DRING: What are they catching at this time of year?
BLIKFELD: They got some extra cod quotas, so it's cod. The long line takes some haddock.

(Fish processing plant)

DRING: Knee-deep in fish heads and innards, Jans Swenson grasps a huge cod, gutting and washing them in seconds as they slither down the chutes into the ice barrels of the fish plant. Jans is one of those who is affected by the gradual regulation of whale hunting in the 60s and 70s, and the complete ban finally imposed by the International Whaling Commission in 1987.

SWENSON: [Speaks in Norwegian]
TRANSLATOR: He is saying that he used to have a boat, with a permission for minke whaling. But, you know, in the early 80s when they started to cut the quotas because of uncertainty about the size of the minke whale stock, then people had to choose, you know, between different kinds of permissions. You weren't allowed to have both the shrimp permission and a minke whaling permission. So he had to give up the minke whaling.

DRING: Even with Norway's decision to ignore the moratorium, it's unlikely fishermen like Jans will ever bring out their harpoons again. While the quotas on most fish are way below the capacity of the boats, 50 tons of cod a season, for example, against a need of 200 to make ends meet, proportionately, the government quotas on the minke whale have deliberately been set even lower.

TRANSLATOR: Norway has obliged itself to use this quota calculation model that is developed by the International Whaling Commission scientific committee. It's a very precautious model.
TRANSLATOR: So quotas, if they increase, they will increase very, very slowly.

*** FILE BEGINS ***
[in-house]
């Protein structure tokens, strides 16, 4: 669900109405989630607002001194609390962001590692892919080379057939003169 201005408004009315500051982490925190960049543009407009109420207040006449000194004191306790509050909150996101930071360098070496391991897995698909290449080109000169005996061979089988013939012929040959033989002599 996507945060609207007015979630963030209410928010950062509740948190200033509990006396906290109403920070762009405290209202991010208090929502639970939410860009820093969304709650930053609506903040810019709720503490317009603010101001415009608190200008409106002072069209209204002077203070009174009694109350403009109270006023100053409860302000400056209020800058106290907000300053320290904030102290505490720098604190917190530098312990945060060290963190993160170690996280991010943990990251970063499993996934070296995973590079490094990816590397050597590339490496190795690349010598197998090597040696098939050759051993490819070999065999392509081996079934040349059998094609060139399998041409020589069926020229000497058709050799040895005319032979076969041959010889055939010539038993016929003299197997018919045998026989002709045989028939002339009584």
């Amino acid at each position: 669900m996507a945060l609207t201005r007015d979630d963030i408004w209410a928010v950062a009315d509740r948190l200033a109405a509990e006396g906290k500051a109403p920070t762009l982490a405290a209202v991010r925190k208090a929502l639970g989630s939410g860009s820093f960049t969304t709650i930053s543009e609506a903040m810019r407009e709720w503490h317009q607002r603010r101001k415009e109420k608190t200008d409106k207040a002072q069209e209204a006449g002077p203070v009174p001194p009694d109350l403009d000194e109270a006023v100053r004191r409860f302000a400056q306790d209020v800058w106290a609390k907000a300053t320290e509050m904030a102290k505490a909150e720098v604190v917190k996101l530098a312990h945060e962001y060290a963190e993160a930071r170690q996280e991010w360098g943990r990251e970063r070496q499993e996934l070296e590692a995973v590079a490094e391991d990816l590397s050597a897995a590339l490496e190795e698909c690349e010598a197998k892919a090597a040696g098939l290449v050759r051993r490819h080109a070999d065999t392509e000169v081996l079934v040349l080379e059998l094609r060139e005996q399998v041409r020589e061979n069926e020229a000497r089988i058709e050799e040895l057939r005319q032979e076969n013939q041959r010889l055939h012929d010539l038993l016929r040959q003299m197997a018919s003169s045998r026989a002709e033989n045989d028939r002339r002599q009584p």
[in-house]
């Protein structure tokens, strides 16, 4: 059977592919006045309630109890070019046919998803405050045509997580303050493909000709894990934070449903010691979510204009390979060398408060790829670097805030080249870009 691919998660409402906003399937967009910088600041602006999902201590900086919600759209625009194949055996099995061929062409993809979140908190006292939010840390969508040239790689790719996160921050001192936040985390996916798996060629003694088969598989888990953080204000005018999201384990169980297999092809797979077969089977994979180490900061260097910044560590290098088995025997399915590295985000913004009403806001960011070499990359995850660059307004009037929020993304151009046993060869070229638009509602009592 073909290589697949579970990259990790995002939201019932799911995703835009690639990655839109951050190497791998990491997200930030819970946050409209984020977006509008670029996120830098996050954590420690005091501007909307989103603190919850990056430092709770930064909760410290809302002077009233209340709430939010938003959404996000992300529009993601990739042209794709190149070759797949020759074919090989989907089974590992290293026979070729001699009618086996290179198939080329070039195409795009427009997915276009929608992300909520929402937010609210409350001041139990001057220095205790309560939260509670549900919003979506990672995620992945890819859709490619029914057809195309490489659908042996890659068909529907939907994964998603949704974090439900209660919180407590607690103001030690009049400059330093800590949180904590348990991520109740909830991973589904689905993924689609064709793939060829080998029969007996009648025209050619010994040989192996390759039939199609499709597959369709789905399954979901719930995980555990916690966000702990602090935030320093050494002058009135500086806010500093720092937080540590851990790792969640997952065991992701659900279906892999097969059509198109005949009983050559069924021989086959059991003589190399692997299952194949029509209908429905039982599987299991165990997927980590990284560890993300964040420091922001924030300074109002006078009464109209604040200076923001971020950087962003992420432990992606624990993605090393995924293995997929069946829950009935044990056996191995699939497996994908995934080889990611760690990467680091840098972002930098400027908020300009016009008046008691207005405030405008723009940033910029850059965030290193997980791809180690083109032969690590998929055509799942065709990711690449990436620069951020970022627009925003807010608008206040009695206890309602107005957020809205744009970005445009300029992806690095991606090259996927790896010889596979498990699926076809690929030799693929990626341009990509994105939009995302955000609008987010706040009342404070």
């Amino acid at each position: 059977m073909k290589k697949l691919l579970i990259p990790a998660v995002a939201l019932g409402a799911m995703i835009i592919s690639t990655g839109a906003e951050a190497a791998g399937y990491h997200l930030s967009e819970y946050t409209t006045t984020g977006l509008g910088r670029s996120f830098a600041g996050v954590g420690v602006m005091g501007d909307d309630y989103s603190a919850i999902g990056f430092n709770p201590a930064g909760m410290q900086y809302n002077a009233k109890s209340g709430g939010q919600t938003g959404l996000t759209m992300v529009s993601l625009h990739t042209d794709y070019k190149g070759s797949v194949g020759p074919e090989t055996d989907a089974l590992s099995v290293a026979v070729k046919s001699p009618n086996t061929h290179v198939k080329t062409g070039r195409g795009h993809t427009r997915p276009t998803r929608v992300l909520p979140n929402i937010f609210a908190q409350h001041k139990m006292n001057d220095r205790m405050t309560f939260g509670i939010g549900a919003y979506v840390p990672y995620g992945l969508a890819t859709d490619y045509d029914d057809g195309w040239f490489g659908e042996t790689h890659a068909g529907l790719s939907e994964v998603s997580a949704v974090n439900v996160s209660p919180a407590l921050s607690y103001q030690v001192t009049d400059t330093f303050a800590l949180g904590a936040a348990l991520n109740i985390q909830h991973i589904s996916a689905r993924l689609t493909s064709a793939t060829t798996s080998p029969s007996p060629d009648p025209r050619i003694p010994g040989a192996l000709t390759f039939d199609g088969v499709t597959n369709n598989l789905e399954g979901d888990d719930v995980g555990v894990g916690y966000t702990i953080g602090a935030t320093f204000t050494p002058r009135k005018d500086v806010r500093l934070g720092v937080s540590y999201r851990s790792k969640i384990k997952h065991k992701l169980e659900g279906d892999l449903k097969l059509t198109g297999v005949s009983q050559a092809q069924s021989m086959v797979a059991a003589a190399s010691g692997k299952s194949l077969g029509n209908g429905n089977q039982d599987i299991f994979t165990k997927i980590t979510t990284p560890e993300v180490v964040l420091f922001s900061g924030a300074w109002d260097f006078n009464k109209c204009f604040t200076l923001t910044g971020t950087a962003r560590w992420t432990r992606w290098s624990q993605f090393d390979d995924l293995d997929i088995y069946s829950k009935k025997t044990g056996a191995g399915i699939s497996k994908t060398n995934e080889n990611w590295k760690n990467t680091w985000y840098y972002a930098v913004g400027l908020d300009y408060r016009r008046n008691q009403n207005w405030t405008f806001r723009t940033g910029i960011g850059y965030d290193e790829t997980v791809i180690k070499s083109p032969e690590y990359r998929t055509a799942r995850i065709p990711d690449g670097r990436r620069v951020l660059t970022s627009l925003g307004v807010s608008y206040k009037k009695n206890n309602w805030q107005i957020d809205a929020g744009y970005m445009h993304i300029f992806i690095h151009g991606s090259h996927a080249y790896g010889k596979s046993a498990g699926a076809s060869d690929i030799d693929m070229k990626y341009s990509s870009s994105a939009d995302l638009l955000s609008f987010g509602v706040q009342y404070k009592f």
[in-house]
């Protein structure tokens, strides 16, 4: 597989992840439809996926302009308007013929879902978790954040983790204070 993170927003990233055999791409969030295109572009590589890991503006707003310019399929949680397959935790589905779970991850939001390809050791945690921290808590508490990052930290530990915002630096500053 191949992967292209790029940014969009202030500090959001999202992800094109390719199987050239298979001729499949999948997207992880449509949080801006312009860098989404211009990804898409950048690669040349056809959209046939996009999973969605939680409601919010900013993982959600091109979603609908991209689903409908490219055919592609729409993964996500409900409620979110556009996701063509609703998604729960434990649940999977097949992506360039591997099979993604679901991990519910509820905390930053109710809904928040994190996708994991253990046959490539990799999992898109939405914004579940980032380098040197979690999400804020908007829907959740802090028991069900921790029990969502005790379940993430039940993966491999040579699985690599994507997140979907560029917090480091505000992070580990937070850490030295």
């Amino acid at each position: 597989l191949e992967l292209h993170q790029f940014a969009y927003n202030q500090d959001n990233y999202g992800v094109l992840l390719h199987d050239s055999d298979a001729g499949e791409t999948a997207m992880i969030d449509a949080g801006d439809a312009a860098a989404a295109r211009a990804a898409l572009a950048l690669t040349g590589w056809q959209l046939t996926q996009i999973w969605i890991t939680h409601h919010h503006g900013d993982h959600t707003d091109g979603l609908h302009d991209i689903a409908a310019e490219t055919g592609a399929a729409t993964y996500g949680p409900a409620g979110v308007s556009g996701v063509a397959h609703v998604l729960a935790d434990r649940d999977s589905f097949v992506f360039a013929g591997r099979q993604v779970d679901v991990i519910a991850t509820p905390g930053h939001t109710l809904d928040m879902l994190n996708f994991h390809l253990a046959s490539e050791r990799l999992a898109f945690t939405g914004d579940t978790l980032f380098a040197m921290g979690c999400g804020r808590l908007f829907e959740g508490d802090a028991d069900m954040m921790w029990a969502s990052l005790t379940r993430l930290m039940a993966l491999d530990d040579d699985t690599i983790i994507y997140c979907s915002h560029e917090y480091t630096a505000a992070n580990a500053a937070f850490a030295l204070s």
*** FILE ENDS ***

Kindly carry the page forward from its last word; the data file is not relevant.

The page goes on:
(Continued fish processing)

DRING: Put in perspective, with an estimated minke population of 87,000 in the northeast Atlantic and 900,000 worldwide, the 31 whaling boats of the Lofoten Islands, 7 of them from Rena, and other fishing ports down the coast, caught a total of 226 whales last year. It's still good news for whaling families like the Andersens, who could afford a refit to their boat this year, but it also means the protests will continue.

(Boating sounds)

ANDERSEN: This is a new investment.
DRING: It looks like a James Bond device. you have an alarm.
DRING: Why is that?
ANDERSEN: Because there are crazy people in this world. (Laughs)
DRING: So this is because of the protests, you mean.
ANDERSEN: No, because of the terrorists from Paul Watson.

DRING: Paul Watson is from a California-based activist group that specializes in sinking whale boats, rather than just stopping them. As a result, in an island community, where crime is almost unheard-of, all the boats are now fitted with burglar alarms. And some are even kept under 24-hour guard.

(Phone ringing, boat motor)

DRING: The fax machine in the high North Alliance office in Rena is rarely silent. Bjorn Blikfeld not only lobbies on behalf of the whalers, but he also monitors the press from around the world. He accuses Greenpeace of blurring the truth in their reports, and cynically campaigning with a close eye on attracting new membership and fundraising.